5. Jardine Municipal Park – Put on your flip-flops, slap on the sunscreen and load the kids and dog in the car to go spend the day at Jardine Municipal Park. This place has pretty much everything you’d need or want for a day at the beach, from washrooms, showers and food services, to barbeque facilities, picnic areas and a playground for the kids. What’s more is Jardine Park has some of the warmest waters north of Virginia, so you don’t need to freeze your arse off to enjoy some Canadian ocean swimming.

4. Grande-Anse Beach – This beautiful sandy beach has a playground for the kids, picnic area, volleyball court, change houses, washrooms and food services. The Grande-Anse Beach is less than 2 km from the local village and a short walk to the Popes Museum, the only museum of its kind in North America where you can learn about the past 262 popes, 2000 years of Christian history and view some papacy-related art.

Murray Beach, New Brunswick, Canada

3. Murray Beach – Dubbed as one of New Brunswick’s best-kept secrets, Murray Beach offers warm waters, sandy shores and breathtaking views. Campers can take advantage of the awesome seaside campsites offered by Murray Beach Provincial Park or, if you aren’t the tenting kind of person, there are also a few cabins available too. Nearby lighthouses and covered bridges are a landscape photographer’s dream, especially during the golden “magic” hours of sunrise and sunset.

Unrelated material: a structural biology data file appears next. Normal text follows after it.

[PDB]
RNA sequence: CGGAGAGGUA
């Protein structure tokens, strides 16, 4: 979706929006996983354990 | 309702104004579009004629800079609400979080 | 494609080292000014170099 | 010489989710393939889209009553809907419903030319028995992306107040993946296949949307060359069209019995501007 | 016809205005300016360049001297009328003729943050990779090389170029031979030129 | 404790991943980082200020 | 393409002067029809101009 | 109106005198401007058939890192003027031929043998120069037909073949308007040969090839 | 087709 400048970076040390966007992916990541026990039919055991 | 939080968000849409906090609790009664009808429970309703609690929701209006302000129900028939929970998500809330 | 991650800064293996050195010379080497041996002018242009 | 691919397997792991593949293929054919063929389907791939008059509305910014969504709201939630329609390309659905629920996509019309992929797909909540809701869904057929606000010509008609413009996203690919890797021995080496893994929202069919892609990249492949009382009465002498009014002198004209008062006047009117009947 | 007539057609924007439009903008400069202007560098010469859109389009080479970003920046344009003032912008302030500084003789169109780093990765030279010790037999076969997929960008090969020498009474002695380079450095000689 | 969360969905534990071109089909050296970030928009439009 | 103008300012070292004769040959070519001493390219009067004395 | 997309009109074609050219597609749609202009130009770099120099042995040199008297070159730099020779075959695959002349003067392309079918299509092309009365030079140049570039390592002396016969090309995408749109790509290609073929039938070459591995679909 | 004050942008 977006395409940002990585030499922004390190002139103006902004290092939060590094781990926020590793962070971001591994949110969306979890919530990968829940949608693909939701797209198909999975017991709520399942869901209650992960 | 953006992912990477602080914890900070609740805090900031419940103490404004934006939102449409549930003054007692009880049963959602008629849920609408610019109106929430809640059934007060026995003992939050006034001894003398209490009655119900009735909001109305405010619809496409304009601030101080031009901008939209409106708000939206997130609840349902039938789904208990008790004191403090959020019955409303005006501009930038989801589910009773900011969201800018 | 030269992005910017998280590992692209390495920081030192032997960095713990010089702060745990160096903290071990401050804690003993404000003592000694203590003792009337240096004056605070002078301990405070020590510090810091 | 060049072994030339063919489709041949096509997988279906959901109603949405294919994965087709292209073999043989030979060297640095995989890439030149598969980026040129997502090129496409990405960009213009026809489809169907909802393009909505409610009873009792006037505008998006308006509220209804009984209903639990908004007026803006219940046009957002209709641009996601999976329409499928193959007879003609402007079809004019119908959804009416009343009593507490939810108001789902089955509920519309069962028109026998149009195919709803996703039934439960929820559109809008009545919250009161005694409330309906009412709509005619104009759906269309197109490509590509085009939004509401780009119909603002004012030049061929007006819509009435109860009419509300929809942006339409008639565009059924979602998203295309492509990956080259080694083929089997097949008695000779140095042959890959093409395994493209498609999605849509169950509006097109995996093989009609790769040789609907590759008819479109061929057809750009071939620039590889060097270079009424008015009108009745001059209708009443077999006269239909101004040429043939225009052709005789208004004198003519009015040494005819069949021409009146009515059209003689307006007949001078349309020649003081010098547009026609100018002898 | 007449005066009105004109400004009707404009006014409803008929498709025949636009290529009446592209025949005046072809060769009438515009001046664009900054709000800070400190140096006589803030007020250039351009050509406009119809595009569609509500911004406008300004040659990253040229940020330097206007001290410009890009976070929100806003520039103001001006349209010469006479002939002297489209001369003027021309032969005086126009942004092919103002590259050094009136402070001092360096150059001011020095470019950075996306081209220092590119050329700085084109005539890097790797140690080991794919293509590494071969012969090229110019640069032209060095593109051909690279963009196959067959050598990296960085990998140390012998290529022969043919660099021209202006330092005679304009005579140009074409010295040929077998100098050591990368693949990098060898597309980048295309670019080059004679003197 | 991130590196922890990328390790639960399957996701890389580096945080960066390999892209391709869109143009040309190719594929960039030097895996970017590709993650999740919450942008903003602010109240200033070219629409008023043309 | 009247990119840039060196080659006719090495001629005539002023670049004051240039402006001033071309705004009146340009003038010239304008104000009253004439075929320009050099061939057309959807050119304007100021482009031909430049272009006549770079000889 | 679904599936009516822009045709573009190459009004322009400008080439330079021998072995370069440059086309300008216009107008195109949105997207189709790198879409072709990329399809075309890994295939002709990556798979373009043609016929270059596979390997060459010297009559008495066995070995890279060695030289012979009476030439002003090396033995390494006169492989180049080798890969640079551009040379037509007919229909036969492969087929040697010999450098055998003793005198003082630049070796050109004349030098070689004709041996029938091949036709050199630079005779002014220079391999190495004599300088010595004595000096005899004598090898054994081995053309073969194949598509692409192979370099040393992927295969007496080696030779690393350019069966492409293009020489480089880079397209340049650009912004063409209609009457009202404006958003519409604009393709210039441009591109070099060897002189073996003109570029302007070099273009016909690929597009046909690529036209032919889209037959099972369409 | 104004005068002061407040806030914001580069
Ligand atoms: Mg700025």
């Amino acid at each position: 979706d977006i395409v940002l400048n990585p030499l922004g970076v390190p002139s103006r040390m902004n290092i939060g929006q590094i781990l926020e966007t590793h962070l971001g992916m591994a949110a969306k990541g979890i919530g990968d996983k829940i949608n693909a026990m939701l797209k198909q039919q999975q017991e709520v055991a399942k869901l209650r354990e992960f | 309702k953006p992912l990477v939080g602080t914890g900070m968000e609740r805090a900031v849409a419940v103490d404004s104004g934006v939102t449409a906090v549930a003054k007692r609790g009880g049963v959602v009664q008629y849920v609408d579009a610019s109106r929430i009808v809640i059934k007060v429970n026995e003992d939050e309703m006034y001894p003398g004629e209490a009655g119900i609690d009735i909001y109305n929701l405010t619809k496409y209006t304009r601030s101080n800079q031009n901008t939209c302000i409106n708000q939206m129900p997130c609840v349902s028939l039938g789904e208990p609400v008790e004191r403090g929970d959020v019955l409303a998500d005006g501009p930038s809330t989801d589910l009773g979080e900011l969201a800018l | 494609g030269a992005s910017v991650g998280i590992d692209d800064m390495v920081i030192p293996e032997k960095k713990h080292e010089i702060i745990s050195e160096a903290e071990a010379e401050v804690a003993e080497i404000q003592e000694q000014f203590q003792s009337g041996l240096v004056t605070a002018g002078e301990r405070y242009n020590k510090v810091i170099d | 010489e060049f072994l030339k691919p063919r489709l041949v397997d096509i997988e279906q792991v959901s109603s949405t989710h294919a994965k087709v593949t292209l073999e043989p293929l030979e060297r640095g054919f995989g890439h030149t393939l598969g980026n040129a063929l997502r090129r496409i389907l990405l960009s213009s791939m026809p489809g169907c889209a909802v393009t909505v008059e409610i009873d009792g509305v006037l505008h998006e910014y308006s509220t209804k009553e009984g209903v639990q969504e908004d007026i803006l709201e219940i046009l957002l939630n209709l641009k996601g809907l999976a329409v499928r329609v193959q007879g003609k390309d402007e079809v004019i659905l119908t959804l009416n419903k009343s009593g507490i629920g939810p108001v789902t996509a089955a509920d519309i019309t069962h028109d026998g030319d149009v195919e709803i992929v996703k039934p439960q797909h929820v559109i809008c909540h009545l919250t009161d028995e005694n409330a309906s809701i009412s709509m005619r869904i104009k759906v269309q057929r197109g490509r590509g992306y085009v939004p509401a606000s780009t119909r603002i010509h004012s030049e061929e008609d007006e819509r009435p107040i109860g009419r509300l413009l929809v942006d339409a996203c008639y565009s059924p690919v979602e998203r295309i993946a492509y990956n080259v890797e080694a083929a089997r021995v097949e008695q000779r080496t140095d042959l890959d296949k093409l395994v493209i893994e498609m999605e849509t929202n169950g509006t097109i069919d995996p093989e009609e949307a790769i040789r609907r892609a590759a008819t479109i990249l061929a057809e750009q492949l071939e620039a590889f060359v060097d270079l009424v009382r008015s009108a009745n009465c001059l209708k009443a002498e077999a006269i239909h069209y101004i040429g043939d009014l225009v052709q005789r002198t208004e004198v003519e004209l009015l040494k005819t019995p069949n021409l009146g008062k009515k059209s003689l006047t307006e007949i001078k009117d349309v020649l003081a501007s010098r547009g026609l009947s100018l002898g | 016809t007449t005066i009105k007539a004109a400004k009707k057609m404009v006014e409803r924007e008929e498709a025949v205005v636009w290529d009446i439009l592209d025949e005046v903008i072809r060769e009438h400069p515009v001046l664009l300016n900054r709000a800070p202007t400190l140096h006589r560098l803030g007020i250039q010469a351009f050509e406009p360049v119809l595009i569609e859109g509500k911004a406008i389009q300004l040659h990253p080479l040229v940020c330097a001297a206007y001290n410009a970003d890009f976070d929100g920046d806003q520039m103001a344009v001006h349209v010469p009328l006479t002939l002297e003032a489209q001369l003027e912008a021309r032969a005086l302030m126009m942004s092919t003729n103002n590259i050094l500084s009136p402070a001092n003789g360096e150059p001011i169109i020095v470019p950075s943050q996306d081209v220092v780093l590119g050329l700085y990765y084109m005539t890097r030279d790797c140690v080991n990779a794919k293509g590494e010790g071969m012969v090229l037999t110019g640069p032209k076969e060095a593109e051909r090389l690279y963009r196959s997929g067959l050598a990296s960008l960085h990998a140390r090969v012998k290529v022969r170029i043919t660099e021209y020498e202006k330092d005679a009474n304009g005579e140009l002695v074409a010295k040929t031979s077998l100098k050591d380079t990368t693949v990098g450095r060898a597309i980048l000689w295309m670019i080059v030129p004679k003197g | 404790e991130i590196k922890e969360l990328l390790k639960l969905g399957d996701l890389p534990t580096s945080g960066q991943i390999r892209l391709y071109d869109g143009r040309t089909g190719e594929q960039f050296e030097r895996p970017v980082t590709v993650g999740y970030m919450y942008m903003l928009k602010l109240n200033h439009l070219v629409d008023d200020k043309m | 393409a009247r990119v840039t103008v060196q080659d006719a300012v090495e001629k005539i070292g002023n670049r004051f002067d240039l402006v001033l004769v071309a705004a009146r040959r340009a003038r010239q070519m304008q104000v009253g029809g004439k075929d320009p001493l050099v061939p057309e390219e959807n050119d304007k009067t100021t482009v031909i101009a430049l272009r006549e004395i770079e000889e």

2. Aboiteau Beach – Nestled right in the heart of Arcadia, Aboiteau Beach has an amazing 5 km of sandy shoreline. Whether you want to relax and work on your tan or need an escape from the hustle and bustle of everyday life, Aboiteau Beach is the perfect place to get away.

Parlee Beach, New Brunswick, Canada

1. Parlee Beach Provincial Park – The best beach in New Brunswick has to be Parlee Beach Provincial Park. Why? Parlee Beach has something for everyone, no matter what you’re looking for in a beach. Sandy beaches, warm waters, daily scheduled sports activities, supervised swimming…the list goes on and on. The campground offers all the amenities you’d need, from washrooms and showers to a restaurant, canteen, picnic area and playground. All within 2.5 km of Parlee Beach, you’ll find spectacular restaurants, B&B’s and other accommodations, and even the world’s larger lobster sculpture. Parlee Beach isn’t just the best beach in New Brunswick, it is also perhaps one of the best beaches in Canada.

Got a favourite?

Given that New Brunswick is a coastal province, there are a plethora of beaches of all shapes and sizes. This list is far from exhaustive. Do you have a favourite New Brunswick beach that wasn’t mentioned here? If so, let us know which one and why it’s your favourite beach of New Brunswick.